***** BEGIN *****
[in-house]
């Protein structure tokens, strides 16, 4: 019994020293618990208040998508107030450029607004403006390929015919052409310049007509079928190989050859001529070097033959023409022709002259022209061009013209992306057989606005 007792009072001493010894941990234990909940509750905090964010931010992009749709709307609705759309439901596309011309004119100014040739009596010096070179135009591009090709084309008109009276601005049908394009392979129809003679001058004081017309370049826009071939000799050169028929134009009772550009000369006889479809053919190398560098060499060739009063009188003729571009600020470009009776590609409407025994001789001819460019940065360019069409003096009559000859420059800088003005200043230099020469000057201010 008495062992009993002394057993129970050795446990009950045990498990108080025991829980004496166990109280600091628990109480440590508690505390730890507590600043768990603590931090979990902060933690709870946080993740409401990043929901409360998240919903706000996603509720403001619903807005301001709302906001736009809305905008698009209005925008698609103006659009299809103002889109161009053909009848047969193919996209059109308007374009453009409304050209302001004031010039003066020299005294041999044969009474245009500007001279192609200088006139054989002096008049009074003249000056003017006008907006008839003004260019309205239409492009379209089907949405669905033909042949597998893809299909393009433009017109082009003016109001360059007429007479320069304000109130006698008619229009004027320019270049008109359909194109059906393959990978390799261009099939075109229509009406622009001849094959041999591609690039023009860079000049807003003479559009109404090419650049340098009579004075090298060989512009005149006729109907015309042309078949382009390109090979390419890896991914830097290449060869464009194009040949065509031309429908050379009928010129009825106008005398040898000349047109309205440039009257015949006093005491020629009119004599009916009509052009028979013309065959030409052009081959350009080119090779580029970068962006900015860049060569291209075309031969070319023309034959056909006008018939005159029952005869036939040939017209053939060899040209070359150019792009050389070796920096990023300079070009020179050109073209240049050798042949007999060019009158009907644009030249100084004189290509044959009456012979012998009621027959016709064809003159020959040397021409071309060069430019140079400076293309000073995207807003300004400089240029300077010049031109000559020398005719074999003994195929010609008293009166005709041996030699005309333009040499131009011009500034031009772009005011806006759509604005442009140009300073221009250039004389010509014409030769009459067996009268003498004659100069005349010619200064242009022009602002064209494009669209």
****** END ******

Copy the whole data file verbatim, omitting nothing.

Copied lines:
[in-house]
């Protein structure tokens, strides 16, 4: 019994020293618990208040998508107030450029607004403006390929015919052409310049007509079928190989050859001529070097033959023409022709002259022209061009013209992306057989606005 007792009072001493010894941990234990909940509750905090964010931010992009749709709307609705759309439901596309011309004119100014040739009596010096070179135009591009090709084309008109009276601005049908394009392979129809003679001058004081017309370049826009071939000799050169028929134009009772550009000369006889479809053919190398560098060499060739009063009188003729571009600020470009009776590609409407025994001789001819460019940065360019069409003096009559000859420059800088003005200043230099020469000057201010 008495062992009993002394057993129970050795446990009950045990498990108080025991829980004496166990109280600091628990109480440590508690505390730890507590600043768990603590931090979990902060933690709870946080993740409401990043929901409360998240919903706000996603509720403001619903807005301001709302906001736009809305905008698009209005925008698609103006659009299809103002889109161009053909009848047969193919996209059109308007374009453009409304050209302001004031010039003066020299005294041999044969009474245009500007001279192609200088006139054989002096008049009074003249000056003017006008907006008839003004260019309205239409492009379209089907949405669905033909042949597998893809299909393009433009017109082009003016109001360059007429007479320069304000109130006698008619229009004027320019270049008109359909194109059906393959990978390799261009099939075109229509009406622009001849094959041999591609690039023009860079000049807003003479559009109404090419650049340098009579004075090298060989512009005149006729109907015309042309078949382009390109090979390419890896991914830097290449060869464009194009040949065509031309429908050379009928010129009825106008005398040898000349047109309205440039009257015949006093005491020629009119004599009916009509052009028979013309065959030409052009081959350009080119090779580029970068962006900015860049060569291209075309031969070319023309034959056909006008018939005159029952005869036939040939017209053939060899040209070359150019792009050389070796920096990023300079070009020179050109073209240049050798042949007999060019009158009907644009030249100084004189290509044959009456012979012998009621027959016709064809003159020959040397021409071309060069430019140079400076293309000073995207807003300004400089240029300077010049031109000559020398005719074999003994195929010609008293009166005709041996030699005309333009040499131009011009500034031009772009005011806006759509604005442009140009300073221009250039004389010509014409030769009459067996009268003498004659100069005349010619200064242009022009602002064209494009669209």